This proposal grew out of our recent discovery of unique gene expression profiles of coronary and mammary arteries. There is extensive and compelling evidence demonstrating that there are underlying differences in propensity of different arteries to develop atherosclerosis. However, the underlying molecular mechanisms for these differences are completely unexplored. We have generated reciprocal cDNA collections of representing mRNA specific to porcine coronary vs. porcine mammary arteries. Pleiotrophin (PTN) gene was found to be specifically expressed in the coronary artery. PTN is a multifunctional cytokine that has been expressed by tumors and has been implicated in tumorigenesis. However, the cardiovascular activity of PTN remains unknown. Since PTN exhibits activities that are relevant to vascular pathologies, this application is based on the hypothesis that expression of PTN in arterial wall contributes to vascular pathologies and vascular remodeling. This project will characterize the role of PTN in neointimal formation by using in vitro and animal model systems. We propose interrelated studies that are designed to identify the cellular mechanism mediated by PTN that contributes to vascular remodeling, to evaluate the efficacy of intervention reducing PTN gene expression and its receptor expression, and to explore the PTN gene-specific mechanism of neointimal thickening. By studying how PTN contributes to vascular remodeling and identify the underlying cellular and molecular mechanism that mediates activity of PTN in the vessel wall, this application promises to take an important new step toward understanding how specific gene play a part in the pathogenesis of vascular disorders.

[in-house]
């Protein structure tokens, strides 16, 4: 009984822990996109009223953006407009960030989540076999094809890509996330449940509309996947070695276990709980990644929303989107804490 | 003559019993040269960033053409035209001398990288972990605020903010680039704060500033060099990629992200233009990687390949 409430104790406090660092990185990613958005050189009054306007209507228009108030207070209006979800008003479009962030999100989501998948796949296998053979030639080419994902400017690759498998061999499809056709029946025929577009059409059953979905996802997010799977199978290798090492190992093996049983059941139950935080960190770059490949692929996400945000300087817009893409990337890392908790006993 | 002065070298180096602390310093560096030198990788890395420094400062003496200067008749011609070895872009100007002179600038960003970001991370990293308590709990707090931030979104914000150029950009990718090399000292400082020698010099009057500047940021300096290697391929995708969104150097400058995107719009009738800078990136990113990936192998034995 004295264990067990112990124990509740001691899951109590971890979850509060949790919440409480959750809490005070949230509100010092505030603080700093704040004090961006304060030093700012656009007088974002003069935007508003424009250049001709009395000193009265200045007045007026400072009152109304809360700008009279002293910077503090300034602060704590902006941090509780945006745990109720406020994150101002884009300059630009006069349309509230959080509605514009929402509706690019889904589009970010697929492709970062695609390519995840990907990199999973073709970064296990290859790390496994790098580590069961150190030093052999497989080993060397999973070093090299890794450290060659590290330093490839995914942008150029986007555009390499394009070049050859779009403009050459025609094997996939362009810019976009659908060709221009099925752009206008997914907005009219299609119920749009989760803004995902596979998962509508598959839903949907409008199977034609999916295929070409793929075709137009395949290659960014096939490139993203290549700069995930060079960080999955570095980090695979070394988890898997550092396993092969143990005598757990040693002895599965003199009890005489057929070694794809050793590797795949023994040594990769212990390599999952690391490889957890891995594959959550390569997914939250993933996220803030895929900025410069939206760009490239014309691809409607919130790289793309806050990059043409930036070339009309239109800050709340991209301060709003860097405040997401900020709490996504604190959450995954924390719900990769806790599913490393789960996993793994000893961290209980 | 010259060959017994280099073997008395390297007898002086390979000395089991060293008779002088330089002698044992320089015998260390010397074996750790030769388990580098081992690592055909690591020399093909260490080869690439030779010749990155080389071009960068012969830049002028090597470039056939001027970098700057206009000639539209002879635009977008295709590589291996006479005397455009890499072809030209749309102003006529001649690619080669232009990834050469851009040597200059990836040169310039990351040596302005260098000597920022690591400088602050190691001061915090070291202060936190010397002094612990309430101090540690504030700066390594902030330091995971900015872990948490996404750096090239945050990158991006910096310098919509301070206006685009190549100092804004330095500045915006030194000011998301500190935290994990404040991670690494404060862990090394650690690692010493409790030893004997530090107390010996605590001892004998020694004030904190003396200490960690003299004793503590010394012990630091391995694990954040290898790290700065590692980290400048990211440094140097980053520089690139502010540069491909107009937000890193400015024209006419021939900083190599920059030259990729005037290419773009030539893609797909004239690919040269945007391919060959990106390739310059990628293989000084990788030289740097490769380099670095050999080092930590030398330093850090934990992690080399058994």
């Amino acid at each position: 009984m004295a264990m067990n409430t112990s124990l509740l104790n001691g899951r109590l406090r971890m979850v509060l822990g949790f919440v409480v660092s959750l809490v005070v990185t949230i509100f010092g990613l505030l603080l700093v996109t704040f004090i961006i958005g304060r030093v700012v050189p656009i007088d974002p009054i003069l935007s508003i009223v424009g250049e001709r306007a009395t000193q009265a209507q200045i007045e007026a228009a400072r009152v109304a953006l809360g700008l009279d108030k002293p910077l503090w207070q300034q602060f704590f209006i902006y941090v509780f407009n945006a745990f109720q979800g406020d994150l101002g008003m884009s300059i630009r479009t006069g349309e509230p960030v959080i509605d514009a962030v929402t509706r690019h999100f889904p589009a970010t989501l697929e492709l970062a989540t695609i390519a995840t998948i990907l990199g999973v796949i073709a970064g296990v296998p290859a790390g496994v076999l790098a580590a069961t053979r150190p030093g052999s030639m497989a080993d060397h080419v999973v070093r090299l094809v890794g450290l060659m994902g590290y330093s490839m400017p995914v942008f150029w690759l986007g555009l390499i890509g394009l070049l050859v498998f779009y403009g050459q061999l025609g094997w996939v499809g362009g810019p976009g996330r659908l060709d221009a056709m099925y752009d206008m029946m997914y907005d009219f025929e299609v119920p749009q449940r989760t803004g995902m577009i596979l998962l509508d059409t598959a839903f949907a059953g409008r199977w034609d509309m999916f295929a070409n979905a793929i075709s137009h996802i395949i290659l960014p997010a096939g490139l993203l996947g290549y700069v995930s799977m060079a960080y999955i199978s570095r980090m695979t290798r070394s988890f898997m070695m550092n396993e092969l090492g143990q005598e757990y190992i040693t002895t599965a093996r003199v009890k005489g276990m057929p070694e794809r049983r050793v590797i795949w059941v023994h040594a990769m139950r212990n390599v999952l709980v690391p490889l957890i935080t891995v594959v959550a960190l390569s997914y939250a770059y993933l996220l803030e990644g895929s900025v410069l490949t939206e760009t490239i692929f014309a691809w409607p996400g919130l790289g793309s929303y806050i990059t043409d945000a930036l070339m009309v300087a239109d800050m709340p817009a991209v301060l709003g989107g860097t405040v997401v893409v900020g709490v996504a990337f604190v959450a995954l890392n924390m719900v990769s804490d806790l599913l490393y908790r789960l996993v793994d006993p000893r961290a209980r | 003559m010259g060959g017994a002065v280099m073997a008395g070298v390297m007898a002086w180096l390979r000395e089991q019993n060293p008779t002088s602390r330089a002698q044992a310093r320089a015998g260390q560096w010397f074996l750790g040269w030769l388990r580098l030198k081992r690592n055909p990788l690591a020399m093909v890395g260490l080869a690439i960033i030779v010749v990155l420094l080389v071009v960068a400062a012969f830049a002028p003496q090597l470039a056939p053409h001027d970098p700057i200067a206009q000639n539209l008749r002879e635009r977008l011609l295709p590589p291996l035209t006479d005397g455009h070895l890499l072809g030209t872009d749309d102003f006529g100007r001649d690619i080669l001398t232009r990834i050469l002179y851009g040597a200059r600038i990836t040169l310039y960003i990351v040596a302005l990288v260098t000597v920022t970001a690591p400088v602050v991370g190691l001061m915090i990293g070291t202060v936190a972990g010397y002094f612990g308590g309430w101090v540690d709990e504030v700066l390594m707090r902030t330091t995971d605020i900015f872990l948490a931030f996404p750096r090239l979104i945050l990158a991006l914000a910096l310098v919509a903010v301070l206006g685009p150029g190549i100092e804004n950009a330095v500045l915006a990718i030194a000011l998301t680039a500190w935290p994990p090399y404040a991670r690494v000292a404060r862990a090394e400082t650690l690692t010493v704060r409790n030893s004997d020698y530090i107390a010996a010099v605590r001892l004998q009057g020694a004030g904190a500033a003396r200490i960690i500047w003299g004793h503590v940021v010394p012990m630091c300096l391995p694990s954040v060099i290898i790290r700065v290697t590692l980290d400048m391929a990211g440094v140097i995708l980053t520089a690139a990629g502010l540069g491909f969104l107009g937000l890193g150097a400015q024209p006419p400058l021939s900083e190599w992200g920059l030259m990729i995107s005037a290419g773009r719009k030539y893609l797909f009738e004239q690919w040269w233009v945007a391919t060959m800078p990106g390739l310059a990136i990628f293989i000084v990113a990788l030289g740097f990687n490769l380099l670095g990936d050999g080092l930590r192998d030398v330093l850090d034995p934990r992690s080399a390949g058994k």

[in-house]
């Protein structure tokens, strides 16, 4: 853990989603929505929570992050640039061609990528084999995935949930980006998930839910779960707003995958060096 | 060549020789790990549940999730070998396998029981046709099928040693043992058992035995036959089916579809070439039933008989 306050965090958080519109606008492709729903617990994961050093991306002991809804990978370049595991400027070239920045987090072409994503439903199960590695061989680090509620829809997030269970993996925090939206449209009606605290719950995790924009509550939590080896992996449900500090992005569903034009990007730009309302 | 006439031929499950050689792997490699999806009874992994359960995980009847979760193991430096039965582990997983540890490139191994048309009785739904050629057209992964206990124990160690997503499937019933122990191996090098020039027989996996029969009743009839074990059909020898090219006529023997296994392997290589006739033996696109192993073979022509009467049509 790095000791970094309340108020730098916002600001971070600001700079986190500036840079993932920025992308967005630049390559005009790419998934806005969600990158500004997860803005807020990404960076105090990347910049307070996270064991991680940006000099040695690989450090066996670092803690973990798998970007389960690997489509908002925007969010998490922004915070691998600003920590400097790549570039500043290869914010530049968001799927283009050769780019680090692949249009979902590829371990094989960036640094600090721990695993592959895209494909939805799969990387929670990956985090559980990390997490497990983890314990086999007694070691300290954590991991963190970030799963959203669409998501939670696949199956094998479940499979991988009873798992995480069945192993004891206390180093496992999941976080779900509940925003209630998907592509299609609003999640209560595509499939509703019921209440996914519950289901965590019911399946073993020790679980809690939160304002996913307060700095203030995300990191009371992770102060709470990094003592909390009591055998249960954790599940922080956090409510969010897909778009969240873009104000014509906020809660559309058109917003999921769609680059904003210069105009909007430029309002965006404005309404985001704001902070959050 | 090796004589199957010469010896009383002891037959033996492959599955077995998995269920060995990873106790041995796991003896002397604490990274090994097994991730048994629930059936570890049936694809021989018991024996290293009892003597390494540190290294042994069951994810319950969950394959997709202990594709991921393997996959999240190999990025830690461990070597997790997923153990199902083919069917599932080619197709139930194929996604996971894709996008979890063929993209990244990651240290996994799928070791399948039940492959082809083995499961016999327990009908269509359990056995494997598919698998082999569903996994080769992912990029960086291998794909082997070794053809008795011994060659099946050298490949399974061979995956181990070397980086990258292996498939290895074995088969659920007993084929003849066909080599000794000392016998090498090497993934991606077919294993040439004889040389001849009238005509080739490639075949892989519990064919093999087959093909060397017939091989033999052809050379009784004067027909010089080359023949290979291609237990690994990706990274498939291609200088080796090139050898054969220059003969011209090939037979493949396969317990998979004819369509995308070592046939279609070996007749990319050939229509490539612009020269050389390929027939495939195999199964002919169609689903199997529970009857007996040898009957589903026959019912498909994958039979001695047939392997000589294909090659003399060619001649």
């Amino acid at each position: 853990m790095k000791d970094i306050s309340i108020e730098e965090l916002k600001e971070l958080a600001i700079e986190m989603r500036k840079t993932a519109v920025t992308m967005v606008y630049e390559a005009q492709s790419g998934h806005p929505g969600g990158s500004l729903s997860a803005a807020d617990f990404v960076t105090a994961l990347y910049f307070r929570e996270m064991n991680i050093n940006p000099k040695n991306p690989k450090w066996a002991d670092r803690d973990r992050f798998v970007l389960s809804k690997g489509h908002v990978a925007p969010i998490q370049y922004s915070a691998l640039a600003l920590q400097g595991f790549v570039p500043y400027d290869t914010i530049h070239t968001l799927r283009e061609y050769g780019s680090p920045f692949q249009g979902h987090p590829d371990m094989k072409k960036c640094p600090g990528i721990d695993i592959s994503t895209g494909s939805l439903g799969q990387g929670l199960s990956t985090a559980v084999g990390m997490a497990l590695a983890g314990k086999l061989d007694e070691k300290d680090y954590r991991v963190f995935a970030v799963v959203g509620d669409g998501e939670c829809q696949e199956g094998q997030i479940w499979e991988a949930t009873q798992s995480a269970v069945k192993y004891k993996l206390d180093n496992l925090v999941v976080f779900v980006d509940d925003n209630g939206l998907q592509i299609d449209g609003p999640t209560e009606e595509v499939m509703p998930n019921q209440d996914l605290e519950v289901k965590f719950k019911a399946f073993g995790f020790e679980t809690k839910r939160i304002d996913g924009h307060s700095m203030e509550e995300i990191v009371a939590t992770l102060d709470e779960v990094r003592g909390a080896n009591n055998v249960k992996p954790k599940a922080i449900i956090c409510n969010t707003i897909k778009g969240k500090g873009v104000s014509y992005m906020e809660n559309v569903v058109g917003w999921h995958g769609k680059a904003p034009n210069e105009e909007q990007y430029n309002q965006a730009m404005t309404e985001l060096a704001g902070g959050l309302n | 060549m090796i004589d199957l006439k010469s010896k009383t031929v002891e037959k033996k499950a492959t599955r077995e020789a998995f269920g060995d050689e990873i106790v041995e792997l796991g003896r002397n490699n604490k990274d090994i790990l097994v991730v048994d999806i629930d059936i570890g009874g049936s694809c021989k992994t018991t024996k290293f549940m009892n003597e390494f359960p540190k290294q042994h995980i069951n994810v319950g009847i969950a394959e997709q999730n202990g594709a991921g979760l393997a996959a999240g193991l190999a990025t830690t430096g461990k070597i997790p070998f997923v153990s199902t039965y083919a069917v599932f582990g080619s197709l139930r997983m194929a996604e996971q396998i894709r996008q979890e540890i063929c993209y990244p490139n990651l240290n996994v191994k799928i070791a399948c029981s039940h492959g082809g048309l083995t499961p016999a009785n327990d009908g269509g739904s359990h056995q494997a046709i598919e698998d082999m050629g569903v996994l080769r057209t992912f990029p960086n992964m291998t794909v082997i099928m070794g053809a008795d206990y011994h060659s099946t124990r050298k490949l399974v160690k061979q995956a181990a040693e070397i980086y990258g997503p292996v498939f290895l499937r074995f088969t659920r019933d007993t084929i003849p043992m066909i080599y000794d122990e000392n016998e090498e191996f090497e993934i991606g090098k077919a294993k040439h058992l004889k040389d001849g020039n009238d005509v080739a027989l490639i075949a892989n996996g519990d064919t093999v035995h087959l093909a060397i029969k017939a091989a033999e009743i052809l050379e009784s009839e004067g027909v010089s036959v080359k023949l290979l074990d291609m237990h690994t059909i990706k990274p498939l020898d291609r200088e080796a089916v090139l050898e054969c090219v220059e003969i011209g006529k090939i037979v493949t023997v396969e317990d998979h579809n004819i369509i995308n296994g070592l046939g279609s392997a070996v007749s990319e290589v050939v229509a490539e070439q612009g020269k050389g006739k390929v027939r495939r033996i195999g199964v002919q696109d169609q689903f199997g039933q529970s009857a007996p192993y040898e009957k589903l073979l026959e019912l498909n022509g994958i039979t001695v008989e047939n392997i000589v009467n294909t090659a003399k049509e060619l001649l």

Cardiovascular disease remains the leading cause of death in men and women in the United States;about 1.26 million Americans this year will have a new or recurrent heart attack resulting from atherothrombosis, indicating the need for new therapeutic approaches. We have recently identified a novel gene, PTN, which has biological activities that could make it an important player in cardiovascular disease. In this grant proposal, we aim to further define the role of PTN gene in vascular disease in an animal model and cultured cells with the hope that in the future, modifying PTN activity may emerge as a new therapeutic approach against vascular pathologies.